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posted by LaminatorX on Wednesday October 08 2014, @01:33AM   Printer-friendly
from the needs-a-systemd-port dept.

According to an email sent to the Debian debian-devel-announce mailing list by Adam D. Barratt, the Debian GNU/kFreeBSD port is in grave danger of being dropped from the upcoming Debian 8 "Jessie" release. Debian GNU/kFreeBSD runs the GNU userland tools, the GNU C library and the Debian package set on top of the FreeBSD kernel.

Barratt states:

We remain gravely concerned about the viability of this port. Despite the reduced scope, we feel that the port is not currently of sufficient quality to feature as a fully supported release architecture in Jessie.

We therefore advise the kFreeBSD porters that the port is in danger of being dropped from Jessie, and invite any porters who are able to commit to working on the port in the long term to make themselves known *now*.

We will assess the viability of kFreeBSD in Jessie on or after 1st November, and a yes/no decision will be taken at that time.

 
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  • (Score: 2) by cykros on Wednesday October 08 2014, @08:28PM

    by cykros (989) on Wednesday October 08 2014, @08:28PM (#103760)

    While there's no direct monetary reason for them to be too happy, indirectly, it'd seem you're onto something. If the hobby crowd uses Fedora more, not only does Redhat get more testing, but they also look more attractive to employers who are less likely to get the "Yes I use Linux" from an employee only to be followed up by "Why isn't apt-get working on your systems?"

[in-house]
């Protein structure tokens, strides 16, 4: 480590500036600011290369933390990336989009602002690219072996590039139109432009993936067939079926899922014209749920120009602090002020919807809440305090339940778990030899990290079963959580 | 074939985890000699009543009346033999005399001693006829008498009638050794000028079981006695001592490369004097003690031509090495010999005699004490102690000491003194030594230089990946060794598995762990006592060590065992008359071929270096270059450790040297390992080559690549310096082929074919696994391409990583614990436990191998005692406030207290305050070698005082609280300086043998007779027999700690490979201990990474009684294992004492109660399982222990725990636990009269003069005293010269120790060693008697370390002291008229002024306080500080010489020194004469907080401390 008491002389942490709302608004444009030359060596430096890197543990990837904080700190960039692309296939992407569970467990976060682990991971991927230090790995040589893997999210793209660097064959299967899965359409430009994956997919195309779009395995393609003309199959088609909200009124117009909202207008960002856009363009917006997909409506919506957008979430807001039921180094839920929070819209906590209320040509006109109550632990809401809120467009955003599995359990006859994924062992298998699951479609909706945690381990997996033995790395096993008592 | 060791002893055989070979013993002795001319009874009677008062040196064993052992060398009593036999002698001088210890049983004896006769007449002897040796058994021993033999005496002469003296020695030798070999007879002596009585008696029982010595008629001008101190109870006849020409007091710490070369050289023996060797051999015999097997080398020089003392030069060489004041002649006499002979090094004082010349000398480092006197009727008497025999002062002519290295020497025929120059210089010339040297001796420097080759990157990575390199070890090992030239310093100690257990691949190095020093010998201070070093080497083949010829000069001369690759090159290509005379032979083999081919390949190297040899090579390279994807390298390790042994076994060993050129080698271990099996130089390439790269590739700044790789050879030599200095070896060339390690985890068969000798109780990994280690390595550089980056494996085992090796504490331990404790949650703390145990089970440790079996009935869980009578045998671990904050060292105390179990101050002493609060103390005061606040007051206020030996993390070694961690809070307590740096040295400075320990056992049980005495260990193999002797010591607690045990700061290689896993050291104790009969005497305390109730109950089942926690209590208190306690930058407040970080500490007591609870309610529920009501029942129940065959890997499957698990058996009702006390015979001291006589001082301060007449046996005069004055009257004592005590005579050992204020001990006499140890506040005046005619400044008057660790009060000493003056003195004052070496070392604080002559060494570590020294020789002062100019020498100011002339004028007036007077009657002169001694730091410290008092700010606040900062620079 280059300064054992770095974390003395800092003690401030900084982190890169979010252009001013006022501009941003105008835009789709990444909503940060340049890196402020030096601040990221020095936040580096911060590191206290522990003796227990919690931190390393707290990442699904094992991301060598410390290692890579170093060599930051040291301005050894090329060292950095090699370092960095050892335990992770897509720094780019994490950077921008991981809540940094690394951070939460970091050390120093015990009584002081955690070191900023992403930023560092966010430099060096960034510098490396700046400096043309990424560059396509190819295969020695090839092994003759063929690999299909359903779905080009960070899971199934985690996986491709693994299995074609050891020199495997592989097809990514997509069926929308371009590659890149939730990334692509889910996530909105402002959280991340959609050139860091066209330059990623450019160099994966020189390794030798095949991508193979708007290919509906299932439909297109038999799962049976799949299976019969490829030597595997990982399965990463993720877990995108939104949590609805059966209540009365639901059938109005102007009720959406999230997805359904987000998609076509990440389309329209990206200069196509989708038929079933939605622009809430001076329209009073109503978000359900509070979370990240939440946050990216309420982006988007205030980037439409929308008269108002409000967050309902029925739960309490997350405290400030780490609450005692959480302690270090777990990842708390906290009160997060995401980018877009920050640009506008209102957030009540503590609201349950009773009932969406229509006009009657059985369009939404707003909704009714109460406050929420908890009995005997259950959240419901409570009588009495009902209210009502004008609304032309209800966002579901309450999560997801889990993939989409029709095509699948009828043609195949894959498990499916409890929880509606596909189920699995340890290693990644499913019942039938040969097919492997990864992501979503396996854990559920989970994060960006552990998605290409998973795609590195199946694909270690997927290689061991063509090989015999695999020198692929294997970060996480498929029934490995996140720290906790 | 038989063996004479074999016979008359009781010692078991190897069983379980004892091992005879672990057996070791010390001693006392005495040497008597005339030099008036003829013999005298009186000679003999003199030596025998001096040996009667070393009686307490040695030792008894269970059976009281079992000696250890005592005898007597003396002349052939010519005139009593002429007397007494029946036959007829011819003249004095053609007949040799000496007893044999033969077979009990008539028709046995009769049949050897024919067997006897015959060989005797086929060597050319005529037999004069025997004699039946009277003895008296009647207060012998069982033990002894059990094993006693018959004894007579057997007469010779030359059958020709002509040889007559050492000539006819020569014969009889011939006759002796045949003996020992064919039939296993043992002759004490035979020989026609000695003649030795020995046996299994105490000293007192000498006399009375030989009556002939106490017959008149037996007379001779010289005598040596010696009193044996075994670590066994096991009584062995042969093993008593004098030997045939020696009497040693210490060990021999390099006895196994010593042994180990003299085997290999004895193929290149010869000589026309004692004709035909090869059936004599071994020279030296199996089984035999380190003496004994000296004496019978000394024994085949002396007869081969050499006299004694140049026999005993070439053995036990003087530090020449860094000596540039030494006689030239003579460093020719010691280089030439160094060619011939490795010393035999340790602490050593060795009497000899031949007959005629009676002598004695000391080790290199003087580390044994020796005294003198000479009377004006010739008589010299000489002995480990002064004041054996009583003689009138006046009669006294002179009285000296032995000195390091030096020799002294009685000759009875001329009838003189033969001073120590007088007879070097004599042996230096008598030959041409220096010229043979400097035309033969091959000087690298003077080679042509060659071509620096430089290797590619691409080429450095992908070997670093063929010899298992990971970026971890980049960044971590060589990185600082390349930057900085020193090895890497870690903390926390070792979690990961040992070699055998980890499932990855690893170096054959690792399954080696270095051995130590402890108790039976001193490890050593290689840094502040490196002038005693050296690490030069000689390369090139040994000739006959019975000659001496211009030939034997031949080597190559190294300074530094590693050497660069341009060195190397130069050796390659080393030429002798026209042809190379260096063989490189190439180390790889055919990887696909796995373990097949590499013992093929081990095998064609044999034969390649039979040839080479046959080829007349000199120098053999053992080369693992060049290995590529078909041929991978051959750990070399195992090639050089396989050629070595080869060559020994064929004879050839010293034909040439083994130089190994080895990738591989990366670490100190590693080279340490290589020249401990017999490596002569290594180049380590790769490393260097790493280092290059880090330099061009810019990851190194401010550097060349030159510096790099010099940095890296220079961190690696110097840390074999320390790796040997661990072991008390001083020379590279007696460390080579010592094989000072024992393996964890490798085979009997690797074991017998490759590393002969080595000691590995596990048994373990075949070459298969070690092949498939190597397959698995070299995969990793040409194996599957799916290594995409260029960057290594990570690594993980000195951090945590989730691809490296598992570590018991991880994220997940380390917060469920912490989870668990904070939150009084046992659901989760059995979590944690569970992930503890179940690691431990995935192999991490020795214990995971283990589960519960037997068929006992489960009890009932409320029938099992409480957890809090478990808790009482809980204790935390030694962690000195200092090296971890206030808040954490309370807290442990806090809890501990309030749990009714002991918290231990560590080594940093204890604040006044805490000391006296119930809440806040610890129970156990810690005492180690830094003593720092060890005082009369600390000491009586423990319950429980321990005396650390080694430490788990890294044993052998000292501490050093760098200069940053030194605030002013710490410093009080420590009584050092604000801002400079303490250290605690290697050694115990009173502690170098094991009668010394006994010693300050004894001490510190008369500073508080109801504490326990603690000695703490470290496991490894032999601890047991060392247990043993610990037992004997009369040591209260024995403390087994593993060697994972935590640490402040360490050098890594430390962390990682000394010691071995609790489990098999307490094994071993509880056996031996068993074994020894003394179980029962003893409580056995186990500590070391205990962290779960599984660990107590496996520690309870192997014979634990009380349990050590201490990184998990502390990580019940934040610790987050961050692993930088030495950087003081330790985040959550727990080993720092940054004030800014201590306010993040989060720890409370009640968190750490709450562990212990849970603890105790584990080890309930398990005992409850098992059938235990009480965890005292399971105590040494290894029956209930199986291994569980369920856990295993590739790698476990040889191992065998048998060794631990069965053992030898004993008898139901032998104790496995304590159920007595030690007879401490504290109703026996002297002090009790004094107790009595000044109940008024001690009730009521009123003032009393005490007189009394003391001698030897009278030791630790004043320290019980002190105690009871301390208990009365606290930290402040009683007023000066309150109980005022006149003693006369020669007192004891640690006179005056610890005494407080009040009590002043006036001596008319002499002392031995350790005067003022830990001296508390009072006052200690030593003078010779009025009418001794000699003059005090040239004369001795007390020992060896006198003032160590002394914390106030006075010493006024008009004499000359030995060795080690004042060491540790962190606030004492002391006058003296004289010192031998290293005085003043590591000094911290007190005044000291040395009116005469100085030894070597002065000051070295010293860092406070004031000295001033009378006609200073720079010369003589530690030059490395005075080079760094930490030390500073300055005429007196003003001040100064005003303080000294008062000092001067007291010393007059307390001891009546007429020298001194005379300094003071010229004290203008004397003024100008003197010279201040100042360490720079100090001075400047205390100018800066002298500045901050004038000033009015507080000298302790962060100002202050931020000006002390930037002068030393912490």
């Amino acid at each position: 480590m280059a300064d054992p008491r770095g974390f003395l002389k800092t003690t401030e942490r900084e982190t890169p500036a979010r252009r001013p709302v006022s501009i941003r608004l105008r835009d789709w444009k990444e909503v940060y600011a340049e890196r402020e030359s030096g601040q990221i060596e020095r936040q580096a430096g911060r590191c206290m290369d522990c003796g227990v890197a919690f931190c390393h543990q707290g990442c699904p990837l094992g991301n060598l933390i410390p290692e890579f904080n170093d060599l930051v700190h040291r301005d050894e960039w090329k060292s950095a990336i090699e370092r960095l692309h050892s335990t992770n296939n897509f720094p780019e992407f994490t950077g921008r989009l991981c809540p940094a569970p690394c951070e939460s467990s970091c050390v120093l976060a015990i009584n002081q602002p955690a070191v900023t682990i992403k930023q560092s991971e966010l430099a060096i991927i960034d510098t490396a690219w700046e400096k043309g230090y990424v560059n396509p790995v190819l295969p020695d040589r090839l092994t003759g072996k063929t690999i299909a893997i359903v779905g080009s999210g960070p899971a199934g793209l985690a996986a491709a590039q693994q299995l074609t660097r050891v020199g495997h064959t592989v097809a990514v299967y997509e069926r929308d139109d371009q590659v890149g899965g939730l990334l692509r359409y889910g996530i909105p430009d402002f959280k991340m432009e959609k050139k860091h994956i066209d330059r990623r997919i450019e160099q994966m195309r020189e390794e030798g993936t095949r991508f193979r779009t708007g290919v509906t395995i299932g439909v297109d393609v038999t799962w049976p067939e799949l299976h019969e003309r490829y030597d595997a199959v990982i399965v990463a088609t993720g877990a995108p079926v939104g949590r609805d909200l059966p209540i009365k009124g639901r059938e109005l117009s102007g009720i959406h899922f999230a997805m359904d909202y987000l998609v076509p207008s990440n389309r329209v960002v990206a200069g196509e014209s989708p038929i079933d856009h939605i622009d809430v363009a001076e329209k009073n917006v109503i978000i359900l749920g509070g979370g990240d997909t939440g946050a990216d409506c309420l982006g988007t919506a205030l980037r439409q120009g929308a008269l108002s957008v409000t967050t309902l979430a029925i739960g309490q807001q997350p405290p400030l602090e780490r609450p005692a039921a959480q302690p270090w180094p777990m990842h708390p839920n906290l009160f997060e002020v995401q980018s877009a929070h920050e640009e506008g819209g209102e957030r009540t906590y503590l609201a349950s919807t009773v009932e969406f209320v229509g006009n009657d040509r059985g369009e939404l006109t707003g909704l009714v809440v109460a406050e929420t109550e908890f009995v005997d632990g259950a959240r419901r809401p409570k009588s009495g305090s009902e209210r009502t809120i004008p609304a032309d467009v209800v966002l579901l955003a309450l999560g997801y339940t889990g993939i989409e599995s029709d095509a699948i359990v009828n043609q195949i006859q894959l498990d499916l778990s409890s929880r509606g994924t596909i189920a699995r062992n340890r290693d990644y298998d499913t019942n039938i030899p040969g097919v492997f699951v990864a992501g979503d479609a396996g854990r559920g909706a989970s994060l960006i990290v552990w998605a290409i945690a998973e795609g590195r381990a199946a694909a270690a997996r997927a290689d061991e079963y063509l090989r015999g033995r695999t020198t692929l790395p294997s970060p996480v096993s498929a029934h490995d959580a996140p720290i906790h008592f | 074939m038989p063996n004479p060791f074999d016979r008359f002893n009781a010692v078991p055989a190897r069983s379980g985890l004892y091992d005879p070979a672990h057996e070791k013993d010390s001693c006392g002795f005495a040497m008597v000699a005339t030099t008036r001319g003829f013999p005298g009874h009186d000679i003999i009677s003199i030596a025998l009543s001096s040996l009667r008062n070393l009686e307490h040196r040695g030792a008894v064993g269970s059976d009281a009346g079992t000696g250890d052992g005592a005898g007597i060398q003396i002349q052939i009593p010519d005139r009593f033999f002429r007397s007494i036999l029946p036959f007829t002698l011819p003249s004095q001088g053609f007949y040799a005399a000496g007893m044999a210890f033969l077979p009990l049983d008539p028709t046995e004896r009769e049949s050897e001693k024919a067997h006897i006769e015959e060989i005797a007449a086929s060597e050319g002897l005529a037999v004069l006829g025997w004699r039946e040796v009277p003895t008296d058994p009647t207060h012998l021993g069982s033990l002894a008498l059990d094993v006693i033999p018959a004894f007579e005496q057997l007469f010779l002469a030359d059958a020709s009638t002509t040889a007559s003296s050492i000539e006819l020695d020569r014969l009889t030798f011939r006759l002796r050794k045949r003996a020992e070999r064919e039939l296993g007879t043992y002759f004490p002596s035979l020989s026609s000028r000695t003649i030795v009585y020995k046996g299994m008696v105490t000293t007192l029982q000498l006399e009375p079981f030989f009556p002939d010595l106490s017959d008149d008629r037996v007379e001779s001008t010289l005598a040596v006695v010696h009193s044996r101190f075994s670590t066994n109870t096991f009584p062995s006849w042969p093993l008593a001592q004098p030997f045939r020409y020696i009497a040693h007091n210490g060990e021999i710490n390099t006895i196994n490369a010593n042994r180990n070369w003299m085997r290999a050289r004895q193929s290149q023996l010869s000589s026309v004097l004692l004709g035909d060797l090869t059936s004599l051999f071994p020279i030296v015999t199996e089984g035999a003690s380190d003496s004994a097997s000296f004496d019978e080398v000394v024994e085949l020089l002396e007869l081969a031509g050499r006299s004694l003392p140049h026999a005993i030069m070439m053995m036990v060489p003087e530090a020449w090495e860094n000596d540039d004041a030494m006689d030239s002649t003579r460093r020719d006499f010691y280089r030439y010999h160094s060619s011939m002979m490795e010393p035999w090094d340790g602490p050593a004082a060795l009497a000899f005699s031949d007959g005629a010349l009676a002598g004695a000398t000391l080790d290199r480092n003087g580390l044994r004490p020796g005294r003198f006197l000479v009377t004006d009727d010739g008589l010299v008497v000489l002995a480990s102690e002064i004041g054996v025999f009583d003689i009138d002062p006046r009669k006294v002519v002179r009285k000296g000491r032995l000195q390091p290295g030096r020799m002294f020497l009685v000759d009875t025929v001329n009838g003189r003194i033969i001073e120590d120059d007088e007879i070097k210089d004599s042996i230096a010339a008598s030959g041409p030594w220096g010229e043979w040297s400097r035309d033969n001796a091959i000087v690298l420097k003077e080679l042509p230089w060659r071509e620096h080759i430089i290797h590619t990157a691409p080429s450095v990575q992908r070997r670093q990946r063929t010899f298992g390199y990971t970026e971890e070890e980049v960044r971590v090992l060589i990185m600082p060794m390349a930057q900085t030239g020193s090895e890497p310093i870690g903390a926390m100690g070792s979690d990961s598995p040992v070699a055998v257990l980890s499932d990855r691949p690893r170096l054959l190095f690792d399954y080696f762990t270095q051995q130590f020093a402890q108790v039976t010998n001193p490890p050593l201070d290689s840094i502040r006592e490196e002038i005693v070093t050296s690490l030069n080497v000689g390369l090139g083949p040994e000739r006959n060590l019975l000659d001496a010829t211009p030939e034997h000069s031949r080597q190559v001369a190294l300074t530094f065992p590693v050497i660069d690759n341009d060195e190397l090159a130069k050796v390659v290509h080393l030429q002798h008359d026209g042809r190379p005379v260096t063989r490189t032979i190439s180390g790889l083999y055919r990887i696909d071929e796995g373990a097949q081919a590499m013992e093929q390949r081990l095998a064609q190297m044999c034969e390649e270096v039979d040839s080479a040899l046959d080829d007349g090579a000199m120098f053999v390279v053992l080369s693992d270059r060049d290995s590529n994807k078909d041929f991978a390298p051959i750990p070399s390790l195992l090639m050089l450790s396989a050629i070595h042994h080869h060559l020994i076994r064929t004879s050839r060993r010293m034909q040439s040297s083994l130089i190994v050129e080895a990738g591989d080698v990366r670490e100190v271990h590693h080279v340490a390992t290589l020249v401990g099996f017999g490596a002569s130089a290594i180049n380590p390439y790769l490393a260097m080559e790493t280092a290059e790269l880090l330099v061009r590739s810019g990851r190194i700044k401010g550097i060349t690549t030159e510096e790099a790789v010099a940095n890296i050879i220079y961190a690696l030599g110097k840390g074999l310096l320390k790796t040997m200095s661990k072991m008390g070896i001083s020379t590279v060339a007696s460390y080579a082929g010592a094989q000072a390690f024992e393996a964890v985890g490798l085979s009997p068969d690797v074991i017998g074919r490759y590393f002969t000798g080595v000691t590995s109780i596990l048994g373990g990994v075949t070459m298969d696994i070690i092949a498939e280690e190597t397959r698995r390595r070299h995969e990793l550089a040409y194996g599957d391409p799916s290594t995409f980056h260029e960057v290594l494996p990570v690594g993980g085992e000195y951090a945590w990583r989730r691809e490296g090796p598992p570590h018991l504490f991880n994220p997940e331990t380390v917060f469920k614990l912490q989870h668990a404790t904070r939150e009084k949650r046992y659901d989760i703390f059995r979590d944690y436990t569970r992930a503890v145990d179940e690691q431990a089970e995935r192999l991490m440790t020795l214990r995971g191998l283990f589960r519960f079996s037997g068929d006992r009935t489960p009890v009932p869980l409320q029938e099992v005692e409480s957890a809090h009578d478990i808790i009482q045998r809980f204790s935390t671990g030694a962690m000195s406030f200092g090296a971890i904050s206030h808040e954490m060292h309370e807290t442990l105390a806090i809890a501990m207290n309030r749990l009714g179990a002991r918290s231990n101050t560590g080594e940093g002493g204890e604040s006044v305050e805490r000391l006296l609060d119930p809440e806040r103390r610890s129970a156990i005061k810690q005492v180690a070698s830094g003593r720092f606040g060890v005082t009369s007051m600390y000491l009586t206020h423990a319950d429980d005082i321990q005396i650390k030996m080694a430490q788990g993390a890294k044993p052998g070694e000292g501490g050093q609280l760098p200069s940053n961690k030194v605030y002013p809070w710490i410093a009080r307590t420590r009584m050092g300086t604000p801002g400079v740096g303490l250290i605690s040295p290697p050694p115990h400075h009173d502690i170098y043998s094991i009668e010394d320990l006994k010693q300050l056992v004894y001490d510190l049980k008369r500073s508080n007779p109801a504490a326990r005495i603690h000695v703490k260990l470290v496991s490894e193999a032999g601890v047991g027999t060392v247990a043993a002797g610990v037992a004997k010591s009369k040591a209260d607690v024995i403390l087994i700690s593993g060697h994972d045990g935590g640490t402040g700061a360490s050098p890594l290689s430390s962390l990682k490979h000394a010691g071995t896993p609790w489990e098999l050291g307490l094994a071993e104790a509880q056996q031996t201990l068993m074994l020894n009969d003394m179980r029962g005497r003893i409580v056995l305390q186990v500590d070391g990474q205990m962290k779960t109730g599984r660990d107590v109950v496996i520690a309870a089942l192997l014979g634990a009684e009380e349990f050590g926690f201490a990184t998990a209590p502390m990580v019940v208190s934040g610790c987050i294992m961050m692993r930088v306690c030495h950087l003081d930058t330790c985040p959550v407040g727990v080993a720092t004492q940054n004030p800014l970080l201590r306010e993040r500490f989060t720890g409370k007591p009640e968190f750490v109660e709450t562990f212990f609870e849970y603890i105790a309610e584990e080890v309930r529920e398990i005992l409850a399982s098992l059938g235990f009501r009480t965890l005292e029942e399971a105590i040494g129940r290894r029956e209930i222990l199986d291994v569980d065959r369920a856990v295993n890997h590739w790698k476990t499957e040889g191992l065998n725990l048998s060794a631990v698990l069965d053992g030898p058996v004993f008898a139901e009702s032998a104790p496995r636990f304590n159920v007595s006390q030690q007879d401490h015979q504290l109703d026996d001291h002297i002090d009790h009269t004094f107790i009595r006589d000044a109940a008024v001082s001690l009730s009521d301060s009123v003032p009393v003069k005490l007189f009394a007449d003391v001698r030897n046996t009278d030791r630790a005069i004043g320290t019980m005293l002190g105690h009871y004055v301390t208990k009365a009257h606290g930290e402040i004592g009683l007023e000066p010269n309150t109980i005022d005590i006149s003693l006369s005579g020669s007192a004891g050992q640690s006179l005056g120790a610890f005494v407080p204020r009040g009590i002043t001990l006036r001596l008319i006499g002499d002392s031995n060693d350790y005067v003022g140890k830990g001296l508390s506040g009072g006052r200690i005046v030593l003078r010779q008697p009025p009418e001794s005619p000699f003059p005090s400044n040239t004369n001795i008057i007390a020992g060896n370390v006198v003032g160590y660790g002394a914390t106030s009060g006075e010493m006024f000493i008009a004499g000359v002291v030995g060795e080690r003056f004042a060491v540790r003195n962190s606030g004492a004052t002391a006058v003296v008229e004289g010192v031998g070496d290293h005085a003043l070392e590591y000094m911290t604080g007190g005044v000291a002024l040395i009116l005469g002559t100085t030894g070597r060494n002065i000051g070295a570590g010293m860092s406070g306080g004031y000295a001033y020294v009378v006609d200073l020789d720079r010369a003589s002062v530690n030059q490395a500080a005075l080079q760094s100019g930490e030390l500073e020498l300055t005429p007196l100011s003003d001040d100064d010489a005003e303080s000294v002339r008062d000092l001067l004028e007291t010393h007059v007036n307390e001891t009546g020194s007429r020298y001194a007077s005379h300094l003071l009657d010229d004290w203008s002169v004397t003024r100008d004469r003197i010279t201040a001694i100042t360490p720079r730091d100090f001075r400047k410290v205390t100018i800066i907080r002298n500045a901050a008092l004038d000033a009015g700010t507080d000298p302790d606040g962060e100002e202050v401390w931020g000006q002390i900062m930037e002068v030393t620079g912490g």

"Learn Redhat, Know Redhat" is just as true today as it ever was. As far as I'm concerned, they're the Android of the desktop/server/workstation Linux world...and seriously have problems playing well with others. Methinks that hat is red because it's been soaked in the blood of software they've walked over. Not that I'd necessarily say they don't have a right to most anything they're doing, but why anyone puts up with it is beyond me. It'll definitely do its share to keep Unix-like Linux usage right where it was in 2000, as people leave Windows not to it, but to systemd and its dark path.

    I have to wonder if they're being a bit foolish, however. You'd think that overhauling the system that the userbase already knows how to use would work against their ability to gather more customers in the form of businesses, who absolutely need people trained to use the system in order to justify switching to it. More complexity and constant reinvention of the wheel simply can't be good business on their end.

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